Selected independent booksellers offer their Top 50 lists.
“The desire to share books is the natural outcome of loving them,” writes award-winning novelist Ann Patchett in her lively preface to this lovingly rendered “catalogue of matchmakers.” Editor Weyandt, co-owner of Micawber’s Books in St. Paul, Minn., developed the idea after a customer asked him to share a list of personal favorites. He continued the tradition, asking booksellers from across the country to contribute their lists and offer insight into whom they trust to recommend books, the reading material on their own nightstands, and the keys to operating a successful independent bookstore in today’s challenging marketplace. These professionals demonstrate exceptional curatorial care and a discernible passion for the art of bookselling, a craft Weyandt calls a “combo platter of bartender/barista and priest.” They include many family-run establishments like BookCourt in Brooklyn, N.Y., with two floors and three help desks, and Fireside Books in Palmer, Alaska, home to the “world’s first bookish, blogging bear.” Some offer specialty products, like Chicago’s Unabridged Bookstore and eclectic Skylight Books in Los Angeles, which stock extensive collections of gay and lesbian material. The diverse best-of lists ably represent Weyandt’s varied cross-section of literary connoisseurs. Classics appear alongside older and newer perennial favorites by authors like Donna Tartt, Toni Morrison, Lorrie Moore, Jonathan Franzen, Jeffrey Eugenides and Zadie Smith. Proceeds go to the American Booksellers Foundation for Free Expression, a group that fights literary censorship and supports struggling bookstores. In sharing titles and ideas, handselling becomes, as bookseller and author Eowyn Ivey of Fireside Books remarks, “a small but heartfelt gift, one reader to another.”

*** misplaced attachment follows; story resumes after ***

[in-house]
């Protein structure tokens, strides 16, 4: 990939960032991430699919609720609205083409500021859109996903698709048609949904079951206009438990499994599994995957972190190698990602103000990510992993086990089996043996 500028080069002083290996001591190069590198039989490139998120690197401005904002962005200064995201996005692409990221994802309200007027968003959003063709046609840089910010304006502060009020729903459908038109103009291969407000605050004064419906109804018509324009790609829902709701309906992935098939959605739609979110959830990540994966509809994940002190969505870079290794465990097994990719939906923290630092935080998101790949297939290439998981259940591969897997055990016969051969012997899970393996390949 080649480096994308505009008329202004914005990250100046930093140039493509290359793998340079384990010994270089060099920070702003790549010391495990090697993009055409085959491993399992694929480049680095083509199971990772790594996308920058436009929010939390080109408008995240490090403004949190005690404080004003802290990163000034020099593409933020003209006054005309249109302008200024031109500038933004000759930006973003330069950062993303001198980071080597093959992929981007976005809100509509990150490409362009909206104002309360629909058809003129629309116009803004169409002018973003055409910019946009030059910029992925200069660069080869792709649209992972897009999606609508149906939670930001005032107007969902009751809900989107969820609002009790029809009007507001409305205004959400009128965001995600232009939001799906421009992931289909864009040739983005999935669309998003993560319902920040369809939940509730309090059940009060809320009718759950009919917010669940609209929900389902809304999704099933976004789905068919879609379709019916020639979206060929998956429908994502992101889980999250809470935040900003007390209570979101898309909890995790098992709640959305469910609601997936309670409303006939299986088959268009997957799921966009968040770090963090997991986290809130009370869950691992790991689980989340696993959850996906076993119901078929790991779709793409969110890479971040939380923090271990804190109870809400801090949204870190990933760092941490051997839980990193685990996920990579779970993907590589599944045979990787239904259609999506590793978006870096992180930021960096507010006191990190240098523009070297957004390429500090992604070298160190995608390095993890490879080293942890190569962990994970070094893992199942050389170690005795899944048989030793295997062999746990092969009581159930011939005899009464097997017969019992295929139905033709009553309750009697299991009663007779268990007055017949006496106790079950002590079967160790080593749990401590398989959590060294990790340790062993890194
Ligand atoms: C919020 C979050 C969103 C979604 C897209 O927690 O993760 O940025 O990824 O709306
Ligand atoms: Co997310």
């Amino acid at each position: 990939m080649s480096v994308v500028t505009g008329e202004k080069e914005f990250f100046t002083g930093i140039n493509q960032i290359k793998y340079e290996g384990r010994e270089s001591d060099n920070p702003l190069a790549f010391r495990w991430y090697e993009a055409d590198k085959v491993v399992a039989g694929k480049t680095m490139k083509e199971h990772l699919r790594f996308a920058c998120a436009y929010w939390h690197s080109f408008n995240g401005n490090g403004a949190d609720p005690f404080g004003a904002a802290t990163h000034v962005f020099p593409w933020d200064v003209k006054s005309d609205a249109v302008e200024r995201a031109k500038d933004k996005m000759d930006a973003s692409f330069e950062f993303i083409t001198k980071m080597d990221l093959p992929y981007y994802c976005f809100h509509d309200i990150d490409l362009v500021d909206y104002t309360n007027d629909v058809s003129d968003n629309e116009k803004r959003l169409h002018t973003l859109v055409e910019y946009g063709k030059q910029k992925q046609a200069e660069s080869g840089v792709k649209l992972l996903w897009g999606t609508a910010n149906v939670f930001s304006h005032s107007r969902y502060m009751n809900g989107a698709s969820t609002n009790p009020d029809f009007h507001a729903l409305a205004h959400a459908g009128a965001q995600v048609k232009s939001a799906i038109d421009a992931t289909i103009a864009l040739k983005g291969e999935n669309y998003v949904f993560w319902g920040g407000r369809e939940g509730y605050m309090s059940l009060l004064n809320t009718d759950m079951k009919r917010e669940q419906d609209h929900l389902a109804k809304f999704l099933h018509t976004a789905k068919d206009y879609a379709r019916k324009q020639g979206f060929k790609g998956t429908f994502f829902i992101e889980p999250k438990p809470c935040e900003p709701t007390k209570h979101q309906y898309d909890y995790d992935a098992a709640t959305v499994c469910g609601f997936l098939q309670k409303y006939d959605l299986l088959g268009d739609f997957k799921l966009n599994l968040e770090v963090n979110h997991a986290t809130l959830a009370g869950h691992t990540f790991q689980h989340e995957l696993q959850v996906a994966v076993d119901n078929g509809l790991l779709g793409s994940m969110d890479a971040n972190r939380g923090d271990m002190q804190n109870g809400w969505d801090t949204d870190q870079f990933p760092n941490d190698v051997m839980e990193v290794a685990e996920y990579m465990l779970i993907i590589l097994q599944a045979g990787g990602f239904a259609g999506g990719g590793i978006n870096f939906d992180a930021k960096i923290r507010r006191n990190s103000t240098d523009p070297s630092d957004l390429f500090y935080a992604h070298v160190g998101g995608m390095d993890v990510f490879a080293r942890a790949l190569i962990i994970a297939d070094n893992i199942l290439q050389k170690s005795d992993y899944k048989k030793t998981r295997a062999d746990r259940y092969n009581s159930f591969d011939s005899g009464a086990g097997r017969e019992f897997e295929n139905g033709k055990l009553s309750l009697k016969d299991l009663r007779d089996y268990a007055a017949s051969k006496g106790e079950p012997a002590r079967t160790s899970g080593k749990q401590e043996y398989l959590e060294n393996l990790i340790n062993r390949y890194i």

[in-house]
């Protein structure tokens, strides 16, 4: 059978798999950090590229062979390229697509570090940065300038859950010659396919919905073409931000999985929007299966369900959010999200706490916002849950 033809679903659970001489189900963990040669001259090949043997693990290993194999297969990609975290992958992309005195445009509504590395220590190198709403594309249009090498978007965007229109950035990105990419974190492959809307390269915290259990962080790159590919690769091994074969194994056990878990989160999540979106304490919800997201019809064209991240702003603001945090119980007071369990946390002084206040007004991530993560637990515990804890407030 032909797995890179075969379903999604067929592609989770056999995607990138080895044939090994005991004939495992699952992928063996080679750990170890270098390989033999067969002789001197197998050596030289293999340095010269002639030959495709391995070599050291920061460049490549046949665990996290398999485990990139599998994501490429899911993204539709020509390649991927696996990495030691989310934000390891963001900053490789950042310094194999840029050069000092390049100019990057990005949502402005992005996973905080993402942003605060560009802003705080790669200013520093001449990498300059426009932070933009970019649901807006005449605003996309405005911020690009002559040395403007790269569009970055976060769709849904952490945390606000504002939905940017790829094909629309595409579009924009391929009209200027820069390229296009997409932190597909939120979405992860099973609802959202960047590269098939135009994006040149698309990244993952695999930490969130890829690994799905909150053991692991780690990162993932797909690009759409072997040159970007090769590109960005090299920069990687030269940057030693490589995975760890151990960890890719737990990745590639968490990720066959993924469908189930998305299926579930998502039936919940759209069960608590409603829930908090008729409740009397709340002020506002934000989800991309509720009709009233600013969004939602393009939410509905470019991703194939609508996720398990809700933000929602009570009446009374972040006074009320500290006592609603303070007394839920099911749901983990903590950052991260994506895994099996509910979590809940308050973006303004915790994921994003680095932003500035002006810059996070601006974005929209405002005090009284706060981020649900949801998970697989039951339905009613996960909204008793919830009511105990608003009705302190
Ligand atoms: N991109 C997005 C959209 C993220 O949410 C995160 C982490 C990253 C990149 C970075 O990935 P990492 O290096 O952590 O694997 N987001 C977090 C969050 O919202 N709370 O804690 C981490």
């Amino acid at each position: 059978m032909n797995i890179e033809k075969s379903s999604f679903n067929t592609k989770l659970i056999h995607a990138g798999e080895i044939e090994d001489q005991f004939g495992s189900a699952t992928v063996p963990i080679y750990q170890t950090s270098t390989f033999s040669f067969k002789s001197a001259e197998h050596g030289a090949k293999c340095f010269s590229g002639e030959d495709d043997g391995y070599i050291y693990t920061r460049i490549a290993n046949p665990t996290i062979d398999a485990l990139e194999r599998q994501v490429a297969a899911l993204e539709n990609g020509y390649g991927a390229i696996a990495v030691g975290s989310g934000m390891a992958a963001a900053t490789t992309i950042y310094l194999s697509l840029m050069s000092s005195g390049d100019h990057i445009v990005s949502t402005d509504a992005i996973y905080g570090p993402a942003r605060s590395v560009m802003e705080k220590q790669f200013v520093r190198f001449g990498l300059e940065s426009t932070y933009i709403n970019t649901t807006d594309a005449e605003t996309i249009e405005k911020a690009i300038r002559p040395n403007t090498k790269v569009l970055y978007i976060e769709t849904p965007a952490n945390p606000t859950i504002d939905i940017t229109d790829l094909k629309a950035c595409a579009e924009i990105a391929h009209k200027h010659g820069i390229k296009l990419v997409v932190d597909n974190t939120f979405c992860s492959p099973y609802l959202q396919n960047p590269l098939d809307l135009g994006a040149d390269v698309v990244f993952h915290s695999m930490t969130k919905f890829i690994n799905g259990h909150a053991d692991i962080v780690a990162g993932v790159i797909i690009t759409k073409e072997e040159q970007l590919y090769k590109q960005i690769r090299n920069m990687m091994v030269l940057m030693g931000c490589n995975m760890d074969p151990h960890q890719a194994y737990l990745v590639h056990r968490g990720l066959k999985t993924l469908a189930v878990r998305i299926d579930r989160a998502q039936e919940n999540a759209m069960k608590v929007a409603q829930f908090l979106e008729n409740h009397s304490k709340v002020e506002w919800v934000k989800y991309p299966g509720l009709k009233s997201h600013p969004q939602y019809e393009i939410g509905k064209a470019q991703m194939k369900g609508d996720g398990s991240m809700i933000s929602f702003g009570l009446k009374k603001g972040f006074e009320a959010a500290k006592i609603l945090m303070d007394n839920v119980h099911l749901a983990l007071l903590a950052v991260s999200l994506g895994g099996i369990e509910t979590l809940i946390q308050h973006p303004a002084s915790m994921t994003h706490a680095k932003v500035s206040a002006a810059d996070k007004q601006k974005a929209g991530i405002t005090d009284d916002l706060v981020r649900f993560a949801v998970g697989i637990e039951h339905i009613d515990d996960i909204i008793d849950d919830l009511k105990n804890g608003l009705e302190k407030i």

Entertaining, informative, satisfying and fun—everything books should be.
Privately published by Strunk of Cornell in 1918 and revised by his student E. B. White in 1959, that "little book" is back again with more White updatings.
Stricter than, say, Bergen Evans or W3 ("disinterested" means impartial — period), Strunk is in the last analysis (whoops — "A bankrupt expression") a unique guide (which means "without like or equal").
Noted jazz and pop record producer Thiele offers a chatty autobiography. Aided by record-business colleague Golden, Thiele traces his career from his start as a ``pubescent, novice jazz record producer'' in the 1940s through the '50s, when he headed Coral, Dot, and Roulette Records, and the '60s, when he worked for ABC and ran the famous Impulse! jazz label. At Coral, Thiele championed the work of ``hillbilly'' singer Buddy Holly, although the only sessions he produced with Holly were marred by saccharine strings. The producer specialized in more mainstream popsters like the irrepressibly perky Teresa Brewer (who later became his fourth wife) and the bubble-machine muzak-meister Lawrence Welk. At Dot, Thiele was instrumental in recording Jack Kerouac's famous beat- generation ramblings to jazz accompaniment (recordings that Dot's president found ``pornographic''), while also overseeing a steady stream of pop hits. He then moved to the Mafia-controlled Roulette label, where he observed the ``silk-suited, pinky-ringed'' entourage who frequented the label's offices. Incredibly, however, Thiele remembers the famously hard-nosed Morris Levy, who ran the label and was eventually convicted of extortion, as ``one of the kindest, most warm-hearted, and classiest music men I have ever known.'' At ABC/Impulse!, Thiele oversaw the classic recordings of John Coltrane, although he is the first to admit that Coltrane essentially produced his own sessions. Like many producers of the day, Thiele participated in the ownership of publishing rights to some of the songs he recorded; he makes no apology for this practice, which he calls ``entirely appropriate and without any ethical conflicts.'' A pleasant, if not exactly riveting, memoir that will be of most interest to those with a thirst for cocktail-hour stories of the record biz. (25 halftones, not seen)